This webinar series will emphasize the essential role of embryology laboratory in ART procedure since 70-80% of pregnancy depends on oocytes and embryo quality. After four decades and the first IVF pregnancy in 1978, several developments of technology has been achieved.

We are facing the issue on how aging or bad quality oocytes are able to be improved and fertilized as a good quality embryo. Oocyte activation is one of procedure how we can activate oocyte using calcium for fertilization improvement or in vitro-activation of follicle in case of primary ovarian insufficiency.

The other issue is to avoid and minimize injury during assisted hatching- the new technology was introduced such as laser assisted or piezo on ICSI technique therefore we can get excellent embryo for replacement, frozen or preimplantation genetic testing.

We are very lucky to have 3 distinguish experts to lead the discussion on our 2nd ASPIRE webinar series.

Watch the lecture recordings below and take advantage of your opportunity to ask questions about this exciting area of reproductive medicine. Questions will be addressed at the live forum session taking place on Saturday, 24 October 2020 at 10am GMT (+8).

Lecture 1: Oocyte Activation – To Do or Not?

Speaker: Professor Atsushi Tanaka (Fukuoka, Japan) [click to view speaker’s bio]

The start of life begins at the encounter of the sperm and the egg. They fuse and develop into a new creature with the help of oocyte activation.

The mechanism of egg activation is Ca2+-dependent. Ca2+ oscillation-inducing protein, phospholipase C zeta (PLCz), is introduced into the egg cytoplasm upon sperm-egg fusion. PLCz produces Inositol triphosphate (IP3). Then, Ca2+ is released from the endplasmic reticulum (ER) via IP3 receptor (IP3R). This Ca2+ rise triggers resumption of meiotic cell division, leading to the extrusion of second polar body and the formation of male and female pronuclei. Sperm contains PLCz in its sperm head. This is why the ICSI can induce Ca2+ release to resume the egg cell cycle. In ICSI failure case, the Ca2+ rise and oscillations were not been observed. In this context, two reason can be considered. One is deficiency of PLCz in sperm. Another is oocyte quality, expression level of IP3R and sensitivity of IP3 R for IP3 or Ca2+.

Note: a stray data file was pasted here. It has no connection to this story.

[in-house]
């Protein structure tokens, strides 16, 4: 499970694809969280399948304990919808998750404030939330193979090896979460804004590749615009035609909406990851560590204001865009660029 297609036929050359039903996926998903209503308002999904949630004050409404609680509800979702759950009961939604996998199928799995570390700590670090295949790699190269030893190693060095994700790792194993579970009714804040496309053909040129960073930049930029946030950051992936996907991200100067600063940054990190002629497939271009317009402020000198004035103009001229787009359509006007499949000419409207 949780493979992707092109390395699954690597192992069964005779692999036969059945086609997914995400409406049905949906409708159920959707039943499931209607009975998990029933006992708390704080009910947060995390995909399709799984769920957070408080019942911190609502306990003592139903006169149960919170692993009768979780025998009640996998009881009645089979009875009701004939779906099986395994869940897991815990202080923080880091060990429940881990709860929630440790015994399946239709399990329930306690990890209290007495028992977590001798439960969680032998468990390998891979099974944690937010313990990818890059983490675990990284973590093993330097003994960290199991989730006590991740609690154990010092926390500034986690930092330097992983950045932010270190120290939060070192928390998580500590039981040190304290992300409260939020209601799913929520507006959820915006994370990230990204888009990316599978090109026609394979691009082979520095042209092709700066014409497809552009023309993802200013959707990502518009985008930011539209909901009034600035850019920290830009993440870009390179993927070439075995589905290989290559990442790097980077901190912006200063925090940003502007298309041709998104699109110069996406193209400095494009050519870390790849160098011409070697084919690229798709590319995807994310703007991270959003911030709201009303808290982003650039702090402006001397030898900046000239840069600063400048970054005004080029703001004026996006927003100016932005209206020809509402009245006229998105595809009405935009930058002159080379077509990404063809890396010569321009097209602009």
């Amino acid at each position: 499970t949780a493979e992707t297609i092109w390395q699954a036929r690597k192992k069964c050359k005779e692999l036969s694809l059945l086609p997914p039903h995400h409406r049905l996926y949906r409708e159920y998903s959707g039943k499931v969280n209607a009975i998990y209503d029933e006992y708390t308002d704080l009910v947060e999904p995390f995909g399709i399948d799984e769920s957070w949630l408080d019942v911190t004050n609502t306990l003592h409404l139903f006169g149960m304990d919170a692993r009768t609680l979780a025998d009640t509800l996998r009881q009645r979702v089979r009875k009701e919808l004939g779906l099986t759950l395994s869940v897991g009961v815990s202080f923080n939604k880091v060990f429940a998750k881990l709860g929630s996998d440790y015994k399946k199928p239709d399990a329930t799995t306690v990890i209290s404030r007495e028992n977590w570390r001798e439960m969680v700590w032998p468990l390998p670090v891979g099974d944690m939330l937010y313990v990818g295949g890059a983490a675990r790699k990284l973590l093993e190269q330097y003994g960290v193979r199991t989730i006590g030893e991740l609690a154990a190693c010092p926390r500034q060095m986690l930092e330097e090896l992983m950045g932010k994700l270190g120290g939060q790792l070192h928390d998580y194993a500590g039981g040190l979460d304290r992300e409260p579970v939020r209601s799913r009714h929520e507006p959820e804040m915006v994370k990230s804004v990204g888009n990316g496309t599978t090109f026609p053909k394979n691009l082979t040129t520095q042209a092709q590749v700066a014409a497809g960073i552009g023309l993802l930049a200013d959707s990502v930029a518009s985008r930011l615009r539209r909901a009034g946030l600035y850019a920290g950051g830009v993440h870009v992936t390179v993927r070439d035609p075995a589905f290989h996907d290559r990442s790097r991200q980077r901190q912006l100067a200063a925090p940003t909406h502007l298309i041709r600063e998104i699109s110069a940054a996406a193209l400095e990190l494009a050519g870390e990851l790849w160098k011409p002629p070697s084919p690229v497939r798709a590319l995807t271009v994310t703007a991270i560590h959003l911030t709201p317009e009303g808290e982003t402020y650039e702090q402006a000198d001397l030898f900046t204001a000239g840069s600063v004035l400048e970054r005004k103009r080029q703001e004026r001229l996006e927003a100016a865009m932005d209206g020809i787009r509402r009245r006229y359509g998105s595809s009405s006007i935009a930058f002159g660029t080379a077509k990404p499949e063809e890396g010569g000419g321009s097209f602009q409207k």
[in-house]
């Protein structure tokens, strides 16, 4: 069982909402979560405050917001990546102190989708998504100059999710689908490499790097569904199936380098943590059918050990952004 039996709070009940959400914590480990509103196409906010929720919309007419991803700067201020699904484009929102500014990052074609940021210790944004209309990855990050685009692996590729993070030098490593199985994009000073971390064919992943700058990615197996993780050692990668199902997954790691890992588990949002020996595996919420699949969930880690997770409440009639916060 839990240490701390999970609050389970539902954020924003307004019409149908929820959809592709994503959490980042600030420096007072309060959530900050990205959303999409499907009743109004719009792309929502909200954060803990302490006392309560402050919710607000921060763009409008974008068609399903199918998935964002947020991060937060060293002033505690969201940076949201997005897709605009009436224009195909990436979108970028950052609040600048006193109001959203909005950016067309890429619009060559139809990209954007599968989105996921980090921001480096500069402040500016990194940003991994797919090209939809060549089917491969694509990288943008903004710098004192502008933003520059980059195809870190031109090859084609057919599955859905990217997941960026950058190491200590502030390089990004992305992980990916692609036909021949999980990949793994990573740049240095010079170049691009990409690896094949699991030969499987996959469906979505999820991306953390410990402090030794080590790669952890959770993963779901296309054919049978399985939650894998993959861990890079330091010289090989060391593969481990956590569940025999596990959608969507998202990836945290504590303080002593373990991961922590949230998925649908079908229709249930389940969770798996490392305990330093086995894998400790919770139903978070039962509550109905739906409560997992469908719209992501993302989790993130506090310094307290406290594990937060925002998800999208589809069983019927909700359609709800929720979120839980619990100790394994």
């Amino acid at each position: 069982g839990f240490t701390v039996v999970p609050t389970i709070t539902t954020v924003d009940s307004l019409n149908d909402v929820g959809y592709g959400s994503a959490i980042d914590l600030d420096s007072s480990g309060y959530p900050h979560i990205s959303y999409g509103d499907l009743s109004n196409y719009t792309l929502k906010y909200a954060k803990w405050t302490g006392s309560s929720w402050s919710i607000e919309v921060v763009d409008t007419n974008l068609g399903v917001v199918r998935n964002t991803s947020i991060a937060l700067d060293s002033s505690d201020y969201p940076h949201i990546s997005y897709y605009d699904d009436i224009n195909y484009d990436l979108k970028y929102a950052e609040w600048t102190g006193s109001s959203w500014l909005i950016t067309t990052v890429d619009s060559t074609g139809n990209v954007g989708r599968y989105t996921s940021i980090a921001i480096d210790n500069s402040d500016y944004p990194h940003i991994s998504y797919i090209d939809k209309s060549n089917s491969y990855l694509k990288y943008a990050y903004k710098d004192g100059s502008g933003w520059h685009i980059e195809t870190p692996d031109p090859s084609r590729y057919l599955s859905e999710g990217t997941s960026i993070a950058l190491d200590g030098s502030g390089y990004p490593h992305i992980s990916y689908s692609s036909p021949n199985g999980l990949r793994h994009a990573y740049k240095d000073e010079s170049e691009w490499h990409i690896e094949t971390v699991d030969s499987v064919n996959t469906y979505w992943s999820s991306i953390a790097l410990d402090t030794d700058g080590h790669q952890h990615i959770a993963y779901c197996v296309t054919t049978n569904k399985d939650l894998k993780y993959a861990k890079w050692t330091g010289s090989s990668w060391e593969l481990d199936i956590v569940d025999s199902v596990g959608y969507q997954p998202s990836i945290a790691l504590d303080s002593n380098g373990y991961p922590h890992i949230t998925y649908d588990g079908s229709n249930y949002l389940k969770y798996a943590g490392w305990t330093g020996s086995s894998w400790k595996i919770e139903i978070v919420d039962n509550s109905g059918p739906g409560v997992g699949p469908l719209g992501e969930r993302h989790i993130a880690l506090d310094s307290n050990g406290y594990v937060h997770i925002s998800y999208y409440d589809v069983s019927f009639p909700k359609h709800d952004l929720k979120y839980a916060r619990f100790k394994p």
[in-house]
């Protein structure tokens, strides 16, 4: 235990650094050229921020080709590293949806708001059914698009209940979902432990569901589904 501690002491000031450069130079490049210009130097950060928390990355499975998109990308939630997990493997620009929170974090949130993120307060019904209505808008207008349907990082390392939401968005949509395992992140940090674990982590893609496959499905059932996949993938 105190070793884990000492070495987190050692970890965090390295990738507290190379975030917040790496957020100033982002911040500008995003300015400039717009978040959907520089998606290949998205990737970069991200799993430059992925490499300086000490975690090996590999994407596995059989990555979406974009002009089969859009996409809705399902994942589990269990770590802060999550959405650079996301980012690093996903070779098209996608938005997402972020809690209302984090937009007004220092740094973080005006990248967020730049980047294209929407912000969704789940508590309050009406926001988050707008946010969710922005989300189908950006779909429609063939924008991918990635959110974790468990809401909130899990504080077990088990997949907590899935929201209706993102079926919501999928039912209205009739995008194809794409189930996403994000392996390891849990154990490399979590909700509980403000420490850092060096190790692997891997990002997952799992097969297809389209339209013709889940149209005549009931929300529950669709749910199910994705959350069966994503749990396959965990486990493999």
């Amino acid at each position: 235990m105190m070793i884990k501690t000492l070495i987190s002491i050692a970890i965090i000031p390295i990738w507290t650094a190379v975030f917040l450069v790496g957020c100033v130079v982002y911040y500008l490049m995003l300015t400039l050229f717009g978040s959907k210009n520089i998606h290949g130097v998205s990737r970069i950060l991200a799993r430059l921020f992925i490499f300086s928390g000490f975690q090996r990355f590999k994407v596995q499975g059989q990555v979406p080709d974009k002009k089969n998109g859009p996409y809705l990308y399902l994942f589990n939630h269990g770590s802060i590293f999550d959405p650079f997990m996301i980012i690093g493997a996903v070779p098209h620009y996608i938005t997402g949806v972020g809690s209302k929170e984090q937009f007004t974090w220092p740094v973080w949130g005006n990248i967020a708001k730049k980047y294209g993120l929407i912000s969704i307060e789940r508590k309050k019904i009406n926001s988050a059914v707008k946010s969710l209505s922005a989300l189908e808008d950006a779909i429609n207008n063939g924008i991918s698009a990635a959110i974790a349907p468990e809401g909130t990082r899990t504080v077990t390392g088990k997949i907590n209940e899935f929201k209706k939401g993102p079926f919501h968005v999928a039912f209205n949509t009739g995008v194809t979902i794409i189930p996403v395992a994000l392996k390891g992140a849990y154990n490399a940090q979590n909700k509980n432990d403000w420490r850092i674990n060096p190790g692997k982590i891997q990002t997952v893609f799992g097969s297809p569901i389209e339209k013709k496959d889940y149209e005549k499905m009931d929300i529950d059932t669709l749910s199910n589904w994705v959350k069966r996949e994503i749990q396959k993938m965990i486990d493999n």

The result of cytogenetic analysis in ICSI oocytes without male or female pronucleus. Surprisingly 93% of oocytes were unfertilized that is oocytes were not activated.

Saunders, et al, reported that PLCz is a stron candidate of sperm factor, showing several evidences
1. PLCz triggers Ca2+ oscillations indistinguishable from those at fertilization.
2. PLCz-induced embryos can develop into blastocysts parthenogenetically.